Ontario rent freeze could mean more evictions, critics say – Toronto


As the Ontario government prepares to freeze most residential rents in the province to help those suffering financial losses from the COVID-19 pandemic, critics of the plan say it does not go far enough .On Friday, the PC government of Ontario announced plans to freeze rents on rental-controlled residential properties until 2021, promising to introduce relevant legislation in the fall.

“I will introduce a bill this fall to freeze rents – so the vast majority of families don’t see a rent increase next year,” Steve Clark, Minister of Municipal Affairs and Housing, said on Twitter .

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Cole Webber, a community legal worker and tenant advocate, told Global News that stopping rent increases could actually lead to more evictions.

“In Ontario, there are no rent controls on vacant homes, so landlords have a financial incentive to evict existing tenants so they can increase the rent without limit on vacant homes,” did he declare.

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It’s a concern on the mind of Vinson Salim, who stopped paying rent on his apartment in Toronto’s Parkdale neighborhood in April after being made redundant.

His landlord gave him notice shortly after to pay or move, he said. Having been homeless before, he said the situation evokes difficult memories.

“It’s kind of like a reminder of what my life is going to be after,” he says.

Suze Morrison, Ontario’s NDP tenant rights critic, said in a statement that the rent freeze was insufficient and that the government should also take action such as a ban on evictions during the pandemic and offer a rent subsidy to those who have lost an income.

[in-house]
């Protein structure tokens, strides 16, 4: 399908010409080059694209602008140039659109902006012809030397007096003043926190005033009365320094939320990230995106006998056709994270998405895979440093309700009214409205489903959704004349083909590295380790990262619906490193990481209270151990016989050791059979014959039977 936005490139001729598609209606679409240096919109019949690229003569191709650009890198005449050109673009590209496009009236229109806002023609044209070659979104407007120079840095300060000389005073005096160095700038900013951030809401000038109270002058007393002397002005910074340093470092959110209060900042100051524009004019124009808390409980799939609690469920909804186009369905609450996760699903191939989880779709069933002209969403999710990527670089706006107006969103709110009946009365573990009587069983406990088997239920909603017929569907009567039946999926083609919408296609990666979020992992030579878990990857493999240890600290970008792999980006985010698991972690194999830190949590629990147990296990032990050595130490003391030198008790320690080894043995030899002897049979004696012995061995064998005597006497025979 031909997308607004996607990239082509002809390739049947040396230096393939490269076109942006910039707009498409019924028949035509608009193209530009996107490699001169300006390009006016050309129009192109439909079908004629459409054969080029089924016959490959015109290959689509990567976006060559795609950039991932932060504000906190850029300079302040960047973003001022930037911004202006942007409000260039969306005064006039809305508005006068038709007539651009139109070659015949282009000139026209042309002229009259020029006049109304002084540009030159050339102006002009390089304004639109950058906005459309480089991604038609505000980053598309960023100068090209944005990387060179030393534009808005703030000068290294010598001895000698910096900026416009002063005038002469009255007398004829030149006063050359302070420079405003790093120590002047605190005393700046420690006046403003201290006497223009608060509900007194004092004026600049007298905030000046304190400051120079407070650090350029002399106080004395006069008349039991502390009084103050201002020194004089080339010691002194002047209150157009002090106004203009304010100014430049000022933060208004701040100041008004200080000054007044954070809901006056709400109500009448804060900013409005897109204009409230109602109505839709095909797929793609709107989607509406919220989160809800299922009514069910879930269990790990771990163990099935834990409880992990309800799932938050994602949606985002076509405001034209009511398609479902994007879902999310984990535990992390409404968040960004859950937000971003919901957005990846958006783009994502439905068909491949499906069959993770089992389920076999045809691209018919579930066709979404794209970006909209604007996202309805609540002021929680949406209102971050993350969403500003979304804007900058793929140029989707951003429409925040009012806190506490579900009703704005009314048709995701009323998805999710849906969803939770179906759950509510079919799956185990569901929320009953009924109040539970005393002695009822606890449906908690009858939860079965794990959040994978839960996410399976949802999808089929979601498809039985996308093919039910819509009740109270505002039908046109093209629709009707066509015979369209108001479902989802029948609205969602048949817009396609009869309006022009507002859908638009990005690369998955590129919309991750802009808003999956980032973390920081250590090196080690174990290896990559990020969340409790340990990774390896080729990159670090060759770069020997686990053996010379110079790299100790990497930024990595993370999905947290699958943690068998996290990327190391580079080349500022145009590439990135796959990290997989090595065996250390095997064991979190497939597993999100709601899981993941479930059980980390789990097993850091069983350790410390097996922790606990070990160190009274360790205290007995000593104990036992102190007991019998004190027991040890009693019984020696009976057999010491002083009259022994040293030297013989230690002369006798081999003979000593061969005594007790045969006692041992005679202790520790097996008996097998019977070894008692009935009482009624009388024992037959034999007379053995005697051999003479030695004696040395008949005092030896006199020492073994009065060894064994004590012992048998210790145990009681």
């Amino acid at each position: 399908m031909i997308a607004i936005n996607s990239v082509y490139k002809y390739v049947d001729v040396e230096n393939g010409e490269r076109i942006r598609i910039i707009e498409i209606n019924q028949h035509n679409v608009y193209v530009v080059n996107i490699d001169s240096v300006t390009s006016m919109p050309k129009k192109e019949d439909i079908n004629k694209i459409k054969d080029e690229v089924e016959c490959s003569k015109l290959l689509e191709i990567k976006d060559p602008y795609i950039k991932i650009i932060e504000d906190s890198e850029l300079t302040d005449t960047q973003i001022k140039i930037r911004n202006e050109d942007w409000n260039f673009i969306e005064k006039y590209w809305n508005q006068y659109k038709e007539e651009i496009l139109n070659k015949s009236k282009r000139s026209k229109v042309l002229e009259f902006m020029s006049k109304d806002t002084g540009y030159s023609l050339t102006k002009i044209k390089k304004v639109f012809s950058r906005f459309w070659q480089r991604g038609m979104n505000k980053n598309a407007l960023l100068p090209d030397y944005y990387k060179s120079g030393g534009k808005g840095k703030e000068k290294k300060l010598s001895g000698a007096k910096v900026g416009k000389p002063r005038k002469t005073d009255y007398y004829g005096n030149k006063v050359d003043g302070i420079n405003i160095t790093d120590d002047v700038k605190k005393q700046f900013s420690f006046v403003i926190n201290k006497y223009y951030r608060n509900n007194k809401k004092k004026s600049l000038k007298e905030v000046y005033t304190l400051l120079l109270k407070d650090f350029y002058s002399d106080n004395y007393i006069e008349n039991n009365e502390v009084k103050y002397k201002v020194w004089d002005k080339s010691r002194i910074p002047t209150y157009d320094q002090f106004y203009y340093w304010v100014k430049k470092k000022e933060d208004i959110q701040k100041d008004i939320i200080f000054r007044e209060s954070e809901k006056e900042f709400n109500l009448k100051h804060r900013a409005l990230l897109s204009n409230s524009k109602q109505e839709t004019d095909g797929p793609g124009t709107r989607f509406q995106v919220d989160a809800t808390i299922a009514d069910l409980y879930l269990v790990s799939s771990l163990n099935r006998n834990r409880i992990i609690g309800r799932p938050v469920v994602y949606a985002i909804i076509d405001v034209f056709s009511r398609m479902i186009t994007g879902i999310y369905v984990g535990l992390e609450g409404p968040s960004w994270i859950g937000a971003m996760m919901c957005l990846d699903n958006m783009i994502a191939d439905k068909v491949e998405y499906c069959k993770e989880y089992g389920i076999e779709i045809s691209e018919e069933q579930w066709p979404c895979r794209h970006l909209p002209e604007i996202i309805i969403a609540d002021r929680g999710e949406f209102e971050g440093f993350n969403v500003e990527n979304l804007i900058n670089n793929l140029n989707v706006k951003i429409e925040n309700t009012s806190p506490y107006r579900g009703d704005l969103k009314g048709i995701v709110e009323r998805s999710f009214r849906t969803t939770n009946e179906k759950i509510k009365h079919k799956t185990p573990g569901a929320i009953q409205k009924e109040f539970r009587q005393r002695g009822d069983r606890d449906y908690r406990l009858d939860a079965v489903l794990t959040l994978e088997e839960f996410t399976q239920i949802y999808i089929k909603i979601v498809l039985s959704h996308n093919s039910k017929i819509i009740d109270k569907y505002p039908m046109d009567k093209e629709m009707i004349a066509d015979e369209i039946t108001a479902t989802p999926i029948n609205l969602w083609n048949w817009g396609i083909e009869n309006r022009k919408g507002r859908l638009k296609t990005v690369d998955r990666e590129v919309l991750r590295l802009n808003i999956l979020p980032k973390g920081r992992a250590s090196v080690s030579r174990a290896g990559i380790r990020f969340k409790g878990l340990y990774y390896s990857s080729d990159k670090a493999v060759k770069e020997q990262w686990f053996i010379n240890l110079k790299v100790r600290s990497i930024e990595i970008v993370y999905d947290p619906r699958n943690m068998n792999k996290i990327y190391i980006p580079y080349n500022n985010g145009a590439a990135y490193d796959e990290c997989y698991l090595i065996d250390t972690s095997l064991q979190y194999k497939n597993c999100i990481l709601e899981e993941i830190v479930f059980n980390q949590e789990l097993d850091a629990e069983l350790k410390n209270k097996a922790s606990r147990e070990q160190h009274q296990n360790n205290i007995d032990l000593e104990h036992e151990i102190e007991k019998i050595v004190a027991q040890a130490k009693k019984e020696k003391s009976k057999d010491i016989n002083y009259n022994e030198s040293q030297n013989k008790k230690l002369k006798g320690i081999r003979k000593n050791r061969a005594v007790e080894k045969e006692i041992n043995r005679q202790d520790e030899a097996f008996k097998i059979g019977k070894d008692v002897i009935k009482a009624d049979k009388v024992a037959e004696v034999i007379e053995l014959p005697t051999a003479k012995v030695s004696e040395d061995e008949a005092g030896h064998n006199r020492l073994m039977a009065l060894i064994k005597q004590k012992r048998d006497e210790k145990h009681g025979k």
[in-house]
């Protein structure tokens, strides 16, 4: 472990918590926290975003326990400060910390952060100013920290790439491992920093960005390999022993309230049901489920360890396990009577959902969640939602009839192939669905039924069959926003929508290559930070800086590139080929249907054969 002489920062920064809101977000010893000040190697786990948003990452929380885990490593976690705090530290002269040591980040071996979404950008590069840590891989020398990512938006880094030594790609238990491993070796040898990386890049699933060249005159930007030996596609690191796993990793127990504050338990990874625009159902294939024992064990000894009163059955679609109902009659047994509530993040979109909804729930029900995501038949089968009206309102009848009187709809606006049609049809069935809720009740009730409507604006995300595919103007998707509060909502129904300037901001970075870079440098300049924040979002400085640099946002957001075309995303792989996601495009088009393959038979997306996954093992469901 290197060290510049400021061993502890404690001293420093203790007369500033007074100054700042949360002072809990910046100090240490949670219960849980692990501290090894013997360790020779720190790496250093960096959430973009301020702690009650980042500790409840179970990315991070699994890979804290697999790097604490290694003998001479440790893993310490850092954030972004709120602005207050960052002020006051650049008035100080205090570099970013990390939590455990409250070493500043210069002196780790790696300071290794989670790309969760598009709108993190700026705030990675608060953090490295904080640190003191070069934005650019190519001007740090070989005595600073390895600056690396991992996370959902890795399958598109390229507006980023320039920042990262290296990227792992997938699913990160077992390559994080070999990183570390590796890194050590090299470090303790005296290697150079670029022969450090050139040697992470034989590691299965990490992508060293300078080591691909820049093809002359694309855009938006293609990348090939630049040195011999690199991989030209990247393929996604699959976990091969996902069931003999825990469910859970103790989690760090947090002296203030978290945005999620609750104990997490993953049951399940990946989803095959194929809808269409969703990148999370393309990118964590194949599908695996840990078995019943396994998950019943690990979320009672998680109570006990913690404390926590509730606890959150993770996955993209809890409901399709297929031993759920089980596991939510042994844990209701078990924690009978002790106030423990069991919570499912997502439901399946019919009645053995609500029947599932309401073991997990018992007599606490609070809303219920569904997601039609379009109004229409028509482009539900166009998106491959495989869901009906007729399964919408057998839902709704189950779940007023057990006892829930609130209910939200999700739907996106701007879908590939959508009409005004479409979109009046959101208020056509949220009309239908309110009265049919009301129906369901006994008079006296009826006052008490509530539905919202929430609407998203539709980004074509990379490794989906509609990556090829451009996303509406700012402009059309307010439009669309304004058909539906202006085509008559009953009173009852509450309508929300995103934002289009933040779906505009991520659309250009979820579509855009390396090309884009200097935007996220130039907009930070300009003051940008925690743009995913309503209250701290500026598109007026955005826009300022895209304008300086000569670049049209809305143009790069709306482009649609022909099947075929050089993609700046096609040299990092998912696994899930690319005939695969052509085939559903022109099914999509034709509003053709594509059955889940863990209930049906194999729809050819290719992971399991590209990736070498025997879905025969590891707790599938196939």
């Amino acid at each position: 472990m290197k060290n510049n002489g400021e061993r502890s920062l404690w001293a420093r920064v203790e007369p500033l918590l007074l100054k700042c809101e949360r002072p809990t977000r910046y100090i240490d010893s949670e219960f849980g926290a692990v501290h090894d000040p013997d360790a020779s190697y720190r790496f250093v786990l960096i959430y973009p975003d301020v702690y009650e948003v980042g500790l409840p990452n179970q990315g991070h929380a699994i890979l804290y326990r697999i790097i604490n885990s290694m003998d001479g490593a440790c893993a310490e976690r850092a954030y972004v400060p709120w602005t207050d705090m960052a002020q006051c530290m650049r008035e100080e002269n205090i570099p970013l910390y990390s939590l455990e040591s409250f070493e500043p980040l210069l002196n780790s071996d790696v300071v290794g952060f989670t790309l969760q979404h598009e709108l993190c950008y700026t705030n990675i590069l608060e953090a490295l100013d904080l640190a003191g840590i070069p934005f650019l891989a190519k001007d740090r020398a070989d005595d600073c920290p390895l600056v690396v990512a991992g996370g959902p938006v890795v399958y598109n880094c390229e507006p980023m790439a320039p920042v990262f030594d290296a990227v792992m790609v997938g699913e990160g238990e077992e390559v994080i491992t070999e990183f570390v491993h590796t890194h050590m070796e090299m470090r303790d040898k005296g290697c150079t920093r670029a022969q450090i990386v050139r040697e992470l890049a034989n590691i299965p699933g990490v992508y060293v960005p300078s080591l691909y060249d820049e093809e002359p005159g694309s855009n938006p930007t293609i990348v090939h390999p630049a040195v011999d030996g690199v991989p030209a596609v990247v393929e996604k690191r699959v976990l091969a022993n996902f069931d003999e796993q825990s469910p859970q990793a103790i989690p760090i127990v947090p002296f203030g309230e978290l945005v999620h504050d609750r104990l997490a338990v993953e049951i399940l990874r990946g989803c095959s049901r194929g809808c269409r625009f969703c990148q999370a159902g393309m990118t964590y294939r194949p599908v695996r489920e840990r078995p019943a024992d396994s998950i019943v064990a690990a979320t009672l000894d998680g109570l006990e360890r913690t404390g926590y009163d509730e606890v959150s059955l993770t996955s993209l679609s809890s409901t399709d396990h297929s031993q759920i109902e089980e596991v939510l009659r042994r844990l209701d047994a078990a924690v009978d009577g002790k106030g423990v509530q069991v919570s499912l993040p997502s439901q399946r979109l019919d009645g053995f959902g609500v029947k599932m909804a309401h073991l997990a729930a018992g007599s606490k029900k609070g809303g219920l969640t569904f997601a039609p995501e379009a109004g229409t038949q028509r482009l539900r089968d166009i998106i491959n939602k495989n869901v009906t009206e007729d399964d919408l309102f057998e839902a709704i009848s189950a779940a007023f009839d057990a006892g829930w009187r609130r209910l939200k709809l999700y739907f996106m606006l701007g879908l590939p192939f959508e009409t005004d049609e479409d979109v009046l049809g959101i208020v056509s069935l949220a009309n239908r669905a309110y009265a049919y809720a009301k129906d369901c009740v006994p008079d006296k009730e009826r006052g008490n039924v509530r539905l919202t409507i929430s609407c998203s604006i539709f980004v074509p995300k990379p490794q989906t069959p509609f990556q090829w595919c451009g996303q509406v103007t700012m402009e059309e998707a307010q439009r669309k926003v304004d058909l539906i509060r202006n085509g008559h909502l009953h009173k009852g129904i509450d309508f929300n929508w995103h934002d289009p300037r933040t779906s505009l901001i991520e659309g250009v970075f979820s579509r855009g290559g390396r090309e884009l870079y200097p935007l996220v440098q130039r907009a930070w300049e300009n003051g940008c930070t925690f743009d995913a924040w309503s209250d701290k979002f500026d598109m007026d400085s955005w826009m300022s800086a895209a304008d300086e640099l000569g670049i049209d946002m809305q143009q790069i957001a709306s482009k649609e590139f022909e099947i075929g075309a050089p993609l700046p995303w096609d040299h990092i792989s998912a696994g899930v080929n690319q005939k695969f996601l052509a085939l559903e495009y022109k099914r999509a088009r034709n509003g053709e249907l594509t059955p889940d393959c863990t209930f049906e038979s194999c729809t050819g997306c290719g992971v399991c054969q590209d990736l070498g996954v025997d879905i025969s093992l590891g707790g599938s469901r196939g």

“It doesn’t help tenants who struggle to keep a roof over their heads and needed help months ago,” she writes. “Instead of helping these tenants, (Prime Minister) Doug Ford has taken things from bad to worse amid the pandemic with new law to speed up evictions.

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Also critical of the rent freeze, Tony Irwin, president and CEO of the Ontario Federation of Rental Housing Providers, said targeted assistance to tenants who need it most would be most effective.

“This measure – a sort of blanket rent freeze is helping some residents who, frankly, are not in dire straits,” he said.

“They are able to pay their rent. Their circumstances have not changed.

Cole, the community legal worker, said he believes no one should be evicted for unpaid rent during the pandemic.

“Otherwise, we are going to see levels of homelessness and misery unlike anything we have ever seen before,” he said.

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